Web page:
Dick was educated at Stratford Technical High School, Taranaki, then joined the Royal New Zealand Air Force at Blenheim as a Boy Entrant. Later after two years study at the RNZAF Electrical and Wireless School, Wigram, Christchurch, coupled with service at Defence Main Signal Centre, Wellington, he graduated RNZAF Communications Fitter. In addition he sat several civilian exams and gained First-Class Certificate in Radiotechnology, Radio Technicians Certificate, Registration as a Radio Serviceman, and Registration as a Radio-Electronics Serviceman.
He continued study by correspondence toward NZ Certificate in Engineering but this lapsed with the growth in other interests, including the fun and antics of a group of young radio amateurs. This informal gang later formed the Wellington VHF Group. He was licensed ZL2TGQ on 15 July 1966. He was fond of relating the story of his first contact, which was made from the Defence radio station in Messines Road, Karori, using the ground-to- air radio equipment. The contact was with Anthony ZL2AZJ, also in Messines Road, a distance of about 400m. Definitely not VHF DX!
After 8 years service in the RNZAF Dick joined AWA NZ Ltd and after 1 year as branch manager, Napier, he was appointed Divisional Manager for the Marine and Communications divisions, based in Wellington. In this role he led the commercial development of AWA in land mobile and ground-to-air radio communications. He joined the newly-established Wellington VHF Group on his return from Napier.
Dick took on evening-class study in marketing at Victoria University, along with 1-year study in Introductory Japanese. At the completion of 8 years in radio and electronics with AWA, he joined ZIP Holdings as sales manager for consumer durable products. This involved marketing of high-volume appliances, kitchen-ware, and solar heating. Later he made the move to join Progeni Systems, N.Z.’s original own computer company as Marketing Manager. Two highlights were as Director of Polycorp, the company responsible for Poly, New Zealand’s own schools computer, and Progeni International, developing the market overseas for computer-based training software.
Later, Dick and Dianne owned two private companies for a number of years, involving the development and sales of training and educational software, and the distribution and engineering of touchscreen systems.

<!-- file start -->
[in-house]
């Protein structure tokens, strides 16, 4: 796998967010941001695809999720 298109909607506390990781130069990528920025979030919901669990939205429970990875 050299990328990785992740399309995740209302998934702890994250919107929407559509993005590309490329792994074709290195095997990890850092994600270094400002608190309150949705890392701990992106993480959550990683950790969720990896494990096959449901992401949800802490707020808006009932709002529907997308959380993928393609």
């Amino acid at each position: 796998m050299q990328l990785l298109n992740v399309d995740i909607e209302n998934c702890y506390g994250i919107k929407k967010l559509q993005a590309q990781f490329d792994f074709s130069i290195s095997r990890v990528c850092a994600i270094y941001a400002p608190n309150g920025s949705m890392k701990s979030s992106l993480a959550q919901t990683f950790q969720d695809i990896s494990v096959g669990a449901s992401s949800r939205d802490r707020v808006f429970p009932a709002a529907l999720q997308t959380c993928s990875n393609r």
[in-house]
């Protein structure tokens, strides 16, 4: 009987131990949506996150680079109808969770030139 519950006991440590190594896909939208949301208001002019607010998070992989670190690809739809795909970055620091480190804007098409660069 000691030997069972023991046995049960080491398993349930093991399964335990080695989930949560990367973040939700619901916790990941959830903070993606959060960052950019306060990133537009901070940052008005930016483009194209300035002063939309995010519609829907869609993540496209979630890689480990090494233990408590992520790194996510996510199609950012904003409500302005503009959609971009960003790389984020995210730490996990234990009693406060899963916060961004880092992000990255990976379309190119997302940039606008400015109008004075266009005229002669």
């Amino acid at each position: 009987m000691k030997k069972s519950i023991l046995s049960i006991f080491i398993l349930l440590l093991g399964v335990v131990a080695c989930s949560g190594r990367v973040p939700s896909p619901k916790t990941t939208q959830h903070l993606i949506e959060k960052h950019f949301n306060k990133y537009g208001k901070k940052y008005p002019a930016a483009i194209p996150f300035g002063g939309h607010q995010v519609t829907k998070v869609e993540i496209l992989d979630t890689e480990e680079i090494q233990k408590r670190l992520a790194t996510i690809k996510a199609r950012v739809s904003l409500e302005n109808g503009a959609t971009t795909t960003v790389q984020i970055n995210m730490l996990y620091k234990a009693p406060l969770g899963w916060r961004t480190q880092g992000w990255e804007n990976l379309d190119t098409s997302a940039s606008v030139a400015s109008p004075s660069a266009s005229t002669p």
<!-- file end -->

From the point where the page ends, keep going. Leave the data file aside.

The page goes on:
Dick was a member of the Newlands Progressive Association for some years, and served on the Board of Governors, and later the Board of Trustees, (after the introduction of “Tomorrows Schools”, of Newlands College for 7 years.
Dick has held many elected (and co-opted) positions within the VHF Group, including:
- Committee member 2001-2002
- Secretary 2002 — 2007
- President May 2009 to October 2010
His leadership, managerial and inter-personal skills and drive have resulted in many successful projects:
- Creator/designer of the National System Award (NSA).
- Management of NSA 2002, 2004, and 2009.
- Instigator/leader & Project Manager for the Taupo National System repeater station at Maroanui. (Joint effort with Taupo Branch)
- Instigator/leader of the Ngaio Reservoir 955 repeater project
- Instigator of the $10k donation support for KiwiSAT
- Active in the creation of our Digital Amateur TV strategy and standards
- Managed the DATV component purchase
- Active in responses to MED re, 806-960MHz band re-planning, scoping study on Digital Dividend
- Organiser of 2005 and 2007 VHF Conventions
- Sponsor of several VHF Conventions
- Active in public service events, organiser of Bike-the-Trail 2010, 2011, 2012, 2013
- Lead the design & re-built the Group web-site after the move to the content management system (CMS)
- Frequent contributor of policy and technical articles to Q-Bit
- Technical, managerial and operational support behind many other projects not mentioned here.
In recognition of meritorious service to Amateur Radio and to the Wellington VHF Group, Dick was elected Life Member in October 2010.
In late 2010 amateur radio occupancy at Kordia sites was under threat. This would affect individual branch repeaters as well as the National System. Kordia proposed increased co-location fees that were beyond the means of NZART. Council failed to provide a positive solution and the matter was referred to individual owners to make the best arrangements with Kordia that they could, if any were possible. The then current co-location arrangements with Kordia were due to expire in June 2011.
In an attempt to solve this dilemma, Dick, along with repeater trustees and other interested Amateurs, led the formation of the Amateur Repeater Trustees Association (ARTANZ). This association was incorporated on 22 November 2010.
ARTANZ set to work and developed a sponsorship proposal that was submitted to Kordia in April 2011. The support information featured strongly the social contribution by amateur radio people. The outcome was that an agreement was reached with Kordia for free co-location at 12 Kordia sites, for a new duration of 5 years. Kordia recorded the work done by ARTANZ in achieving the agreement by including a clause in the agreement stating that the agreement was “based on the proposal from ARTANZ 4 April 2011”. This current 5-year agreement is due to expire in June 2016.